The Genealogical Science analyzes the scientific work and social implications of the flourishing field of genetic history. A biological discipline that relies on genetic data in order to reconstruct the geographic origins of contemporary populations - their histories of migration and genealogical connections to other present-day groups - this historical science is garnering ever more credibility and social reach, in large part due to a growing industry in ancestry testing. In this book, Nadia Abu El-Haj examines genetic history's working assumptions about culture and nature, identity and biology, and the individual and the collective. Through the example of the study of Jewish origins, she explores vel cultural and political practices that are emerging as genetic history's claims and facts circulate in the public domain and illustrates how this historical science is intrinsically entangled with cultural imaginations and political commitments. Chronicling late nineteenth- to mid-twentieth-century understandings of race, nature, and culture, she identifies continuities and shifts in scientific claims, institutional contexts, and political worlds in order to show how the meanings of biological difference have changed over time. Through her focus on Jewish origins, she also analyzes genetic history as the latest iteration of a cultural and political practice w over a century old.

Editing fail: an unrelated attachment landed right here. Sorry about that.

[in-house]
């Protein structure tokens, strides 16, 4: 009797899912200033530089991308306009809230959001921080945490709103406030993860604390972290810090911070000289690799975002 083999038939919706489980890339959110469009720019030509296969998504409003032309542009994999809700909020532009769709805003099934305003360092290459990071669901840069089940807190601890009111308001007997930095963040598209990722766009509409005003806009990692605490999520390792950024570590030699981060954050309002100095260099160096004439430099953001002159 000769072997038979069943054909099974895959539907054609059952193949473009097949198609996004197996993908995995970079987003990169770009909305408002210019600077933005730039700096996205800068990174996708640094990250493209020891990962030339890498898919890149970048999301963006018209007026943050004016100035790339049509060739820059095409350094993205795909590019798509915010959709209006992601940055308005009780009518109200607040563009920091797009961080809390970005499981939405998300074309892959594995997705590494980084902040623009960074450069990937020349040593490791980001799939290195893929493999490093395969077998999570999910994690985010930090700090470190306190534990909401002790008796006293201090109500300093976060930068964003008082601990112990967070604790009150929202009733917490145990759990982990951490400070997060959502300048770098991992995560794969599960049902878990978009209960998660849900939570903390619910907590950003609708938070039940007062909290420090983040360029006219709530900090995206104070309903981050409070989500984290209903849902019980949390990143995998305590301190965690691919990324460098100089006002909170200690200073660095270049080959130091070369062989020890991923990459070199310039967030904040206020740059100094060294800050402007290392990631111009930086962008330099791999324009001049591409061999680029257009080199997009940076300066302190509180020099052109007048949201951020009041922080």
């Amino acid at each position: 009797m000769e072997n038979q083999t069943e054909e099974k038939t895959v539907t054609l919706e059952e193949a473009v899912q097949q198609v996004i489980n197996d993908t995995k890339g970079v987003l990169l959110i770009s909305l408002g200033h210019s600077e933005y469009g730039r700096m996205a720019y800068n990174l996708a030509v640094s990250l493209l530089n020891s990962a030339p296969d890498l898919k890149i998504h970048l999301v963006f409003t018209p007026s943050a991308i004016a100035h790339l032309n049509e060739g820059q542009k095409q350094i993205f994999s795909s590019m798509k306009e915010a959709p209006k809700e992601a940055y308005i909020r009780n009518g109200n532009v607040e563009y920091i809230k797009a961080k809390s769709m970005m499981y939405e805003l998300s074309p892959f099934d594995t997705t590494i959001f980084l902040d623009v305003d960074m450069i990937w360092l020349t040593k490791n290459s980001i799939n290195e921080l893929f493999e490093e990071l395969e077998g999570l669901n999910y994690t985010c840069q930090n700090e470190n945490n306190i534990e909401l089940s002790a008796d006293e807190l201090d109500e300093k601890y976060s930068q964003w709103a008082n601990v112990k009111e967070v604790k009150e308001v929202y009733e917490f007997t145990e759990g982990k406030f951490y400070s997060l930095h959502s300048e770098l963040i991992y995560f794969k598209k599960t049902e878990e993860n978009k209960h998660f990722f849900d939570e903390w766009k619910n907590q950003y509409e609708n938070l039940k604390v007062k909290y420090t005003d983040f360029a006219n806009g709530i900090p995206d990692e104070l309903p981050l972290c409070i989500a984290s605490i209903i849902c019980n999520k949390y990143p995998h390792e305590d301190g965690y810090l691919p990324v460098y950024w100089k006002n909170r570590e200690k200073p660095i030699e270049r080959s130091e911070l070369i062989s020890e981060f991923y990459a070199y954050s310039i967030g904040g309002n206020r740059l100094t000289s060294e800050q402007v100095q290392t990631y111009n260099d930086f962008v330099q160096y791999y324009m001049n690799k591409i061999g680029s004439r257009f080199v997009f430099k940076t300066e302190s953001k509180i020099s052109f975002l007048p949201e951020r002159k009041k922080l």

Nadia Abu El-Haj is professor of anthropology at Barnard College of Columbia University. She is the author of Facts on the Ground: Archaeological Practice and Territorial Self-Fashioning in Israeli Society, also published by the University of Chicago Press.